Tag Archives: bust

Hazards of the Copper Antimarket

A couple of weeks ago, I wrote a post connecting Chinese urbanization with the new mining around Lake Superior. Chinese demand for copper — which is used in everything from large scale infrastructure projects to new housing construction — is likely what brought Rio Tinto to the Upper Peninsula in the first place. But the copper extracted by Rio’s successor Lundin Mining, which took ownership of the controversial Kennecott/Eagle Mine in Michigan’s Upper Peninsula just last week, or Polymet, which is developing a mine in Minnesota near the Boundary Waters Canoe Area Wilderness, won’t be shipped directly from the US to China. Instead, it will travel a long and circuitous route from Lake Superior through a tightly-controlled system of warehouses, and now the copper those warehouses hold will be the property of big financial firms.

This new arrangement — copper’s new holding pattern — entails new risks for the global financial system, the American economy and the places where copper is mined.

A story in the Times this past weekend reported that Goldman Sachs, Morgan Stanley and other big Wall Street players are already manipulating the market for aluminum, and developing Bank Holding Companies that will mix finance with global commerce in new ways. By hoarding aluminum and exploiting the rules of the London Metals Exchange — which the banks owned until just last year, when the LME was sold to a group of Hong Kong investors — Goldman and other banks are set to make billions of dollars without actually moving aluminum into the market. Copper, as the story noted, is “next up.”

Last winter, the SEC approved two new copper-backed Exchange Traded Funds, one from JPMorgan, which was the first of its kind, and a second from BlackRock. These new Copper ETFs not only permit but require JPMorgan and BlackRock to take possession of and physically store tons of copper in warehouses. It’s an audacious plan that will “ultimately allow JP Morgan, Goldman Sachs and BlackRock to buy 80 percent of the copper available on the market on behalf of investors and hold it in their warehouses.” A few firms will essentially control the world copper market — or to establish what rightly deserves to be called an antimarket. (The term is historian Fernand Braudel’s, and has been popularized by Manuel DeLanda).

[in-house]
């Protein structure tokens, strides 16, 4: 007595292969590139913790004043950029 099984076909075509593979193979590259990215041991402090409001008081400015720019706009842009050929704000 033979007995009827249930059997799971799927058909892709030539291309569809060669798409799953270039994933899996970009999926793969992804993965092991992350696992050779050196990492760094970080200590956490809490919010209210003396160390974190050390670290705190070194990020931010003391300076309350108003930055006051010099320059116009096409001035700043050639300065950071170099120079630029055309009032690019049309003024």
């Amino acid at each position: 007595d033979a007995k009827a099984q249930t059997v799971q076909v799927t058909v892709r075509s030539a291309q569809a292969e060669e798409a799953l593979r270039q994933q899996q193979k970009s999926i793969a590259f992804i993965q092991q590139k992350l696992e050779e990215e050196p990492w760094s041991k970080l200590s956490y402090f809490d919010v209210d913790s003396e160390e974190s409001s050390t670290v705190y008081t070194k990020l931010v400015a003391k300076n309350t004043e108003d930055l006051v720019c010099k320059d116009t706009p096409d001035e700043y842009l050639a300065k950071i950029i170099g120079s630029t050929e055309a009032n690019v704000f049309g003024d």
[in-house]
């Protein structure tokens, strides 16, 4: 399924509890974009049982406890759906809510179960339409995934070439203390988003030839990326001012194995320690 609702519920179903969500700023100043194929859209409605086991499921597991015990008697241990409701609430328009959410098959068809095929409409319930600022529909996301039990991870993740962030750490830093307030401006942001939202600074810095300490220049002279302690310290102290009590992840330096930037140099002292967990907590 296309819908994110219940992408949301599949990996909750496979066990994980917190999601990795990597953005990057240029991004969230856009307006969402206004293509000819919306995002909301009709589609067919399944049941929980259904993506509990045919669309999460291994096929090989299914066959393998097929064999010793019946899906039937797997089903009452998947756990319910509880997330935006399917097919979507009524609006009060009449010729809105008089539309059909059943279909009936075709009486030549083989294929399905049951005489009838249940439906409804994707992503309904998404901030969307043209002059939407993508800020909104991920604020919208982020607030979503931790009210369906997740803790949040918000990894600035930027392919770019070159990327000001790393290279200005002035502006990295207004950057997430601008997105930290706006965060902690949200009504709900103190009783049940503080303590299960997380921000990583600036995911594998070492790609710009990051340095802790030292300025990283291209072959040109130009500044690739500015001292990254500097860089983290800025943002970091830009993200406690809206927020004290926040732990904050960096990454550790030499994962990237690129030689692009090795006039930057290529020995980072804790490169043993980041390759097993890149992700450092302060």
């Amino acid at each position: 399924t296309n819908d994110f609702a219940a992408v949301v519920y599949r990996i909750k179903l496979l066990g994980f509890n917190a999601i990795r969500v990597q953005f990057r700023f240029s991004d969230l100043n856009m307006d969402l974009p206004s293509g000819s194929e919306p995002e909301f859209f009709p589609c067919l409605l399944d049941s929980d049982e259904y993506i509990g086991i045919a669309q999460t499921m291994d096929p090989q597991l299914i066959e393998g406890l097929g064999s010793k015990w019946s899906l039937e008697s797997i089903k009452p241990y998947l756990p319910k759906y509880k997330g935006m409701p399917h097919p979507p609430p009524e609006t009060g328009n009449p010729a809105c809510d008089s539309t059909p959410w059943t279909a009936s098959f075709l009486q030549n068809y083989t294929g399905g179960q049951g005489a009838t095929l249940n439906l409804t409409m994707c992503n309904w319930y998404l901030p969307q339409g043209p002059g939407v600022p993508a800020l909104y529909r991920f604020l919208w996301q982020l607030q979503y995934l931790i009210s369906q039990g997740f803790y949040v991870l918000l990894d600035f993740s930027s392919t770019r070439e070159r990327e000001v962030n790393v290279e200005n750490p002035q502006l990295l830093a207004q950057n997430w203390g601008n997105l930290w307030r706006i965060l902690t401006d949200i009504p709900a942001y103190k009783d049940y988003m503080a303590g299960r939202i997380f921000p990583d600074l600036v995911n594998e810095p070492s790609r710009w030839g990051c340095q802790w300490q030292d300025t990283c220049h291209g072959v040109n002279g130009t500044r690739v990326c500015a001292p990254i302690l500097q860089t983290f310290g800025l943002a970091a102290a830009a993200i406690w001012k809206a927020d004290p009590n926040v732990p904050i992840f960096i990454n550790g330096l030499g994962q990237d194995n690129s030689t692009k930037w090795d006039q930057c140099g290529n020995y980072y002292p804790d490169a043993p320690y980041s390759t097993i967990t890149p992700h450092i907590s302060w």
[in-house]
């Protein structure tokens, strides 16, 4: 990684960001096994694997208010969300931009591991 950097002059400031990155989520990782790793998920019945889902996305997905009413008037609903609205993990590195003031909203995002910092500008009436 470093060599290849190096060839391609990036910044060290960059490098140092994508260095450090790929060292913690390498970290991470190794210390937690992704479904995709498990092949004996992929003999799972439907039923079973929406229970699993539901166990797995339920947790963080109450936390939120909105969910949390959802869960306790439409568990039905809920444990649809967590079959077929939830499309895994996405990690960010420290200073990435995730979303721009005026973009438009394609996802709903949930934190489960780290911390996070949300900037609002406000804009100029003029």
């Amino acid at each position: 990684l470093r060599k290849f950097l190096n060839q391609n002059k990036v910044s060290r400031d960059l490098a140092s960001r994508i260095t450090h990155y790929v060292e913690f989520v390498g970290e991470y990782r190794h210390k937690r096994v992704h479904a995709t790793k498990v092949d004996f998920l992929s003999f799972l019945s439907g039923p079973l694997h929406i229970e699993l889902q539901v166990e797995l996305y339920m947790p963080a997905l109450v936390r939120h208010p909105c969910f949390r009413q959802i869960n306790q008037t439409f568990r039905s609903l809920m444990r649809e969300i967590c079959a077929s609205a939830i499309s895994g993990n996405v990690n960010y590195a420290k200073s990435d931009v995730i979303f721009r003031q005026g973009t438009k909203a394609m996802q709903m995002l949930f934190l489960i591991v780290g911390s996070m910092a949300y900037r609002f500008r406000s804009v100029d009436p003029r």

Big copper consumers like Southwire and Encore registered their dissent, but SEC officials capitulated after heavy lobbying by too-big-to-fail finance. The SEC even said it shared the view put forward by the banks, that the new funds would “track the price of copper, not propel it, and concurred with the firms’ contention — disputed by some economists — that reducing the amount of copper on the market would not drive up prices.” Robert B. Bernstein, an attorney representing the copper consumers, suggested in a letter to the SEC last year that this took too narrow a view, and that copper prices were not the only thing to worry about. Bernstein argued that the investment houses’ hoarding of copper will disrupt the copper market, impede economic recovery, and work “contrary to the public interest.”

The public interest had some defenders at yesterday’s Senate Banking Committee hearing on Financial Holding Companies, where ETFs and the banking practices behind them came under scrutiny. Chaired by Senator Sherrod Brown and featuring expert testimony from Saule Omarova, Joshua Rosner, Timothy Weiner and Randall Guynn, the hearing touched several times on how the control of metals markets by financial players like Goldman and JPMorgan will affect the American consumer and greatly heighten the risk of another financial crisis like the one in 2008 — and necessitate another bailout by American taxpayers of firms that are too big to fail (but seem, oddly, hellbent on failure).

At the hearing’s end, Sherrod Brown said we need “to ask ourselves what it does to the rest of our society when wealth and resources are diverted into finance.” It was a good summary comment, because the hearing raised a whole host of questions about the social hazards this diversion entails.

For instance, what effect will these ETFs and financial manipulation of the global copper market have on the communities where copper is mined? Yesterday’s hearing didn’t directly address the point. Randall Guynn tried to suggest that a bank-controlled mine in a bank-controlled market where the bank warehoused and manipulated the price of the metal being mined would create a reliable and steady labor market. But others warned that the speculative bubble will inevitably burst, and that will leave both investors and communities in the lurch. Even while the boom lasts, workers and communities are likely to be powerless against giant commodity-extracting, -holding and -trading financial conglomerates with lobbying power, friends in high places and apologists like Randall Guynn.